Why we owe Troutgirl our thanks

In my contribution to InfoWorld's Six Myths of IT, I mentioned the controversy around Friendster's switch from Java to PHP. The blog posting at the eye of that hurricane was this one from Joyce Park, aka Troutgirl. Now, this:

So I was terminated from Friendster today. The reason given was blogging.

The levels of irony on this are pretty deep. For one thing, I wrote a fairly well-known paper last year about the need for semi-permeable blogging. For another thing, by all accounts the particular posts that led to my termination were this one and this one (although feel free to check my archives for any other incriminating information). I try really hard not to blog about anything that is not a matter of public record... but I guess that's not protection any more. You get Slashdotted, make Udell's column, lose your job. And finally, it's especially ironic because Friendster, of course, is a company that is all about getting people to reveal information about themselves... [Troutgirl]

Did Park's postings reveal a trade secret? In this comment attached to Jeremy Zawodny's reaction, she lays that notion convincingly to rest:

You may have noticed that Friendster's file extensions switched from .jsp to .php. There's also this:


Generally by law, once a company makes something publically available information, they cannot claim an employee violated any kind of confidentiality agreement or trade secret.

There's no question that Park's talents and accomplishments will shine elsewhere. But when you're kicked off a team that you love, knowing that things will work out is small consolation for the hurt.

As Park notes, there are deep ironies at work here. Her paper, Towards Semi-Permeable Blogging, wrestles with issues that have perplexed me for many years: identity, privacy, anonymity, transparency, accountability. She concludes:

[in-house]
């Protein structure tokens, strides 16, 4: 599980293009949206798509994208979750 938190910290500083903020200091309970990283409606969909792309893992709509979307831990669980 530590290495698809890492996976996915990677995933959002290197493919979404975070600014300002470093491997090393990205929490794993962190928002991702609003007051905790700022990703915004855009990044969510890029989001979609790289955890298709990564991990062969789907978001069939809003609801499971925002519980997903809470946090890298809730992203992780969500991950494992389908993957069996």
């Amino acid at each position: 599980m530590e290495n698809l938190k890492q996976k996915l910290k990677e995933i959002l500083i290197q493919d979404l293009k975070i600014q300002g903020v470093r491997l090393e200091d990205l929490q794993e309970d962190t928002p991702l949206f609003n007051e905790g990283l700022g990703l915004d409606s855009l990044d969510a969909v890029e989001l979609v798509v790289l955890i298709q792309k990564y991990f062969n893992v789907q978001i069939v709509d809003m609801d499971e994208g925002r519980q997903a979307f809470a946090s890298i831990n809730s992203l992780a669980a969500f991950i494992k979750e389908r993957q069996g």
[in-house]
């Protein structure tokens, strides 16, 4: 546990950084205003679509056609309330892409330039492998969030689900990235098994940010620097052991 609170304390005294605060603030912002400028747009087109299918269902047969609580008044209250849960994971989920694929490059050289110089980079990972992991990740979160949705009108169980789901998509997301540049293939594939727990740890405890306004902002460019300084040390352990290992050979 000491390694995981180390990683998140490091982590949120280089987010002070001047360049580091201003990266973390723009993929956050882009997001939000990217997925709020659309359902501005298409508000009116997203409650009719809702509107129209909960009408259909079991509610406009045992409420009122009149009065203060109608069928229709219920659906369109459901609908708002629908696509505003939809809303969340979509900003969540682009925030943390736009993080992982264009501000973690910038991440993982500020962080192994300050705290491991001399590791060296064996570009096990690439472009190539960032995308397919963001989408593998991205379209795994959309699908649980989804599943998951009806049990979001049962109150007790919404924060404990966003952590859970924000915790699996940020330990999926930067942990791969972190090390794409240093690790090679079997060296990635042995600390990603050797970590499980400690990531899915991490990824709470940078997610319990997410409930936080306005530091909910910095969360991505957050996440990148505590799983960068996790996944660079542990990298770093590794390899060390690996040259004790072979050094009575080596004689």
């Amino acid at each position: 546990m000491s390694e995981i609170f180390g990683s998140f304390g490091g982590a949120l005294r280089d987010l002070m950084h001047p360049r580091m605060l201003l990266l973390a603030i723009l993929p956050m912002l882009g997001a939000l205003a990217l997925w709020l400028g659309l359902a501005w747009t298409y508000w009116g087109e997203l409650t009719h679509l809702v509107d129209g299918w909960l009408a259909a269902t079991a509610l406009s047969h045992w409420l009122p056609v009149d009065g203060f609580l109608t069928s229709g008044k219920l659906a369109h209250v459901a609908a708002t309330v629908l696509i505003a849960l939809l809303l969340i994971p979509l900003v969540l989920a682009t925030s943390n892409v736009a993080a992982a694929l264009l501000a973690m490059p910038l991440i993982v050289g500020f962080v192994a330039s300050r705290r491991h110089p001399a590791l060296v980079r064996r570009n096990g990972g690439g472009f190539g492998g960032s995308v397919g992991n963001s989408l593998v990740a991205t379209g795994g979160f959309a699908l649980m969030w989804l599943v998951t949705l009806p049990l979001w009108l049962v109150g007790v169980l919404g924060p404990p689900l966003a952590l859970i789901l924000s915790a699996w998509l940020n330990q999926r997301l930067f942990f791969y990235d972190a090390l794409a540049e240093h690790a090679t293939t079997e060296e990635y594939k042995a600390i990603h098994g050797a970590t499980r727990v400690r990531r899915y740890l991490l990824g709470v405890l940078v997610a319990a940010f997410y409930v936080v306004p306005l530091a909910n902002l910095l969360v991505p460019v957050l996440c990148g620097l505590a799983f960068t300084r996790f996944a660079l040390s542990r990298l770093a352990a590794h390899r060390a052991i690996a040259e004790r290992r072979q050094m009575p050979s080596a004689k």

...in the past the promise of privacy in communication media has led to an increase in expression. For this reason, we think it rather unlikely that increased privacy would lead to a disastrous closing off of the great conversation that is the Internet. Instead, it will create more rooms in the mansion: those who wish can still shout their ideas from the street, while others will choose to unburden themselves only to trusted friends in their own living rooms. Obviously everyone hopes that bloggers will choose to keep much of their expression public and free -- but it should be each individual's choice to make, aided by software that recognizes the eternal tension between the human needs for freedom and privacy. [Joyce Park: Towards Semi-Permeable Blogging]

The best current example of software that meets that requirement is clearly Groove. You don't hear much about it precisely because its raison d'ĂȘtre is the formation of small groups hidden away in private rooms of the mansion. In a private room full of Friendster developers, of course, Park's posting about the Friendster rewrite would have been uninteresting. All of the energy was bound up in the connection between that private room and the public conversation. It was that interaction that produced, for example, Rasmus Lerdorf's enlightening comment, along with a whole series of related analyses to which my article was merely the coda.

Ecologists know that life is most interesting, and also most dangerous, at habitat boundaries -- where the ocean meets the shore, where the forest meets the meadow. And in the virtual world, where the private meets the public. A healthy ecosystem requires that we colonize that marginal zone. When people get hurt trying to do that -- in the right ways, for the right reasons -- we should offer them not only our condolences, but also our thanks.

Former URL: http://weblog.infoworld.com/udell/2004/08/31.html#a1065